Keegan didn’t miss the phrase “for the two of you” and neither, he saw from the corner of his eye, did Molly, who was wrestling with the largest of the bags.
“That sounds fine,” he said, and jerked the handle from Molly’s grasp to throw the suitcase in with the others.
She glared at him.
He went right on ignoring her.
“I’d best pick up some bread and milk while we’re here,” Florence said, addressing Molly this time. With that, she disappeared into the convenience store.
“Does Psyche know you were boinking her husband?” Keegan asked in a furious whisper the moment he and Molly were alone.
“Does she know?” Keegan repeated fiercely.
She bit her lower lip. “Yes,” she said very quietly, when he’d just about given up on getting an answer.
“If you’re trying to pull some kind of scam-”
Molly’s shoulders had been stooped a moment before. Now she rallied and looked as though she might be about to slap him. “You heard Mrs. Washington,” she said. “Psyche asked me to come.”
“Not without a lot of setting up on your part, I’ll bet,” Keegan retorted. “What the hell are you up to?”
“I’m not ‘up to’ anything,” Molly answered after an obvious struggle to retain her composure, such as it was. “I’m here because Psyche…needs my help.”
“Psyche,” Keegan rasped, leaning in again until his nose was almost touching Molly’s, “needs her friends. She needs to be home, in the house where she grew up. What she does not need, Ms. Shields, is you. Whatever you’re trying to pull, you’d better rethink it. Psyche’s too weak to fight back, but l assure you, I’m not!”
“Is that a threat?” Molly countered, narrowing her marvelous eyes.
“Yes,” Keegan retorted, “and not an idle one.”
Florence returned with the bread and milk, went around to the other side of the car and put the groceries in the backseat. “If you two are through arguing,” she said, “I’d like to get back to Psyche.”
Molly gave him one last viperous look and got in on the passenger side.
Keegan spoke to Florence over the roof of the ancient station wagon. “I’ll be there at noon tomorrow,” he said. “Should I bring anything?”
He’d be bringing plenty, counting the questions he wanted to ask Psyche.
At last Florence smiled. “Just yourself,” she answered. “My girl will be mighty glad to see that handsome mug of yours.”
Keegan might have grinned if he hadn’t been mad enough to bite the top off one of the propane tanks and spit it to the other side of the road. “See you then,” he said.
He stood watching as Florence fired up the wagon, popped it into gear and zoomed out onto the street.
“I’ll be goddamned,” he muttered.
Five minutes later, well down the road back to The Triple M ranch, where members of The McKettrick clan had lived for a century and a half, he punched a digit on his cell phone.
He got his cousin Rance’s voice mail and cursed while he listened to the spiel. He’d undergone a transformation recently, Rance had, since he’d taken up with Emma Wells, who ran the local bookstore. Given up his high-powered job at McKettrickCo, the family conglomeration, and started ranching in earnest.
The beep sounded. “That bitch Thayer Ryan was screwing around with is in town,” he snapped, without preamble, “and guess where she’s staying? Psyche’s place.”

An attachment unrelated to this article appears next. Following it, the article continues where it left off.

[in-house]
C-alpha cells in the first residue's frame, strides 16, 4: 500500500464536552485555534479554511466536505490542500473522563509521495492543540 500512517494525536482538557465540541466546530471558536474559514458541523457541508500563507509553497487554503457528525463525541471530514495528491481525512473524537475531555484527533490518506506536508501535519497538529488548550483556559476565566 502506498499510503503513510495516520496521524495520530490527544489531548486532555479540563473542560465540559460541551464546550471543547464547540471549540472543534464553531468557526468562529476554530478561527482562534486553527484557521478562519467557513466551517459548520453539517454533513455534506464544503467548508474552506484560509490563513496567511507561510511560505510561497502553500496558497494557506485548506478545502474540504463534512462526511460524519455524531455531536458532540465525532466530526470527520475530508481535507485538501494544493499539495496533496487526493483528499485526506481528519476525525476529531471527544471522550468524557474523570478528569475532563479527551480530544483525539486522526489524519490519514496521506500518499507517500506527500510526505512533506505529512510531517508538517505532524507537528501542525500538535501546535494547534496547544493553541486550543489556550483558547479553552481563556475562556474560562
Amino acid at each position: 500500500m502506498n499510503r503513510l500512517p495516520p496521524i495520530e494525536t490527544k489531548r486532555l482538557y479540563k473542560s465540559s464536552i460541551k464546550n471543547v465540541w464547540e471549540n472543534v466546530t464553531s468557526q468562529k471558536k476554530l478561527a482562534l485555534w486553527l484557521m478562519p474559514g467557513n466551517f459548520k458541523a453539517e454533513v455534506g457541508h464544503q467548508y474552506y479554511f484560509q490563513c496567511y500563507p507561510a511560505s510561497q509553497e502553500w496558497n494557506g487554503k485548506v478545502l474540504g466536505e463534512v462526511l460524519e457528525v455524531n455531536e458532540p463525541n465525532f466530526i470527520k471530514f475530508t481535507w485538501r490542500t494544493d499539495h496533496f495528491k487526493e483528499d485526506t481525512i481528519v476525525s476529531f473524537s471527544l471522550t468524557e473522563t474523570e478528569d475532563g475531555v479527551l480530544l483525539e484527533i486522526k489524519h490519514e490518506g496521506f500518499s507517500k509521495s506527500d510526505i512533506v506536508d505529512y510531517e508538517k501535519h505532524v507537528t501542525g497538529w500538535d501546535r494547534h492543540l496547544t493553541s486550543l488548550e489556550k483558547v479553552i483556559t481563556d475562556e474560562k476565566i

With that, he thumbed End and put a call through to Jesse, his other cousin. Jesse, who had a type-Z personality, was even harder to reach than Rance, since he refused to carry a cell phone. This time, Keegan didn’t even get voice mail.
He was about to backtrack to town, figuring he’d find Jesse in the poker room behind Lucky’s Bar and Grill, fleecing unsuspecting Texas hold ‘em devotees of their hard-earned money, when he remembered that Jesse and his new bride, Cheyenne, were still away on their honeymoon.
A lonely feeling swept over Keegan, one he was glad no one was around to see. Jesse was in love with Cheyenne, Rance with Emma.
And he was alone.
His own marriage hadn’t worked out, and his daughter, Devon, living in Flagstaff with her mother, visited only occasionally. Going back to the big house on the ranch was the last thing he wanted to do, but he couldn’t face returning to the office, either.
A lot of the family members were agitating to take McKettrickCo public, and fight though he did, Keegan was outnumbered. He could already feel the company, the only thing that kept him sane, slipping away.
What would he do when it was gone?
Jesse, never involved beyond cashing his dividend checks, didn’t give a damn. Rance, once willing to work eighteen-hour days right alongside Keegan, now preferred to spend his time with his kids, Emma or the two hundred head of cattle grazing on his section of the ranch.
Their cousin Meg, who was a force in the San Antonio branch of the company, might have taken Keegan’s side, but she’d been distracted lately. Whenever she came to Indian Rock, she holed up in the house that had originally belonged to Holt and Lorelei McKettrick, way back in the 1800s, keeping a low profile and fretting over whatever was bugging her.
He might have talked to Travis Reid, the closest friend he had except for Jesse and Rance, or even Sierra, another of his cousins and Travis’s wife. Sierra and Travis were busy moving into their new place in town, though, and no matter how cordially they might have greeted Keegan, he would have been intruding. They were practically newlyweds, after all, settling in to a life together, and they needed privacy for that.
All of which meant, when it came to trusted confidants, he was out of luck.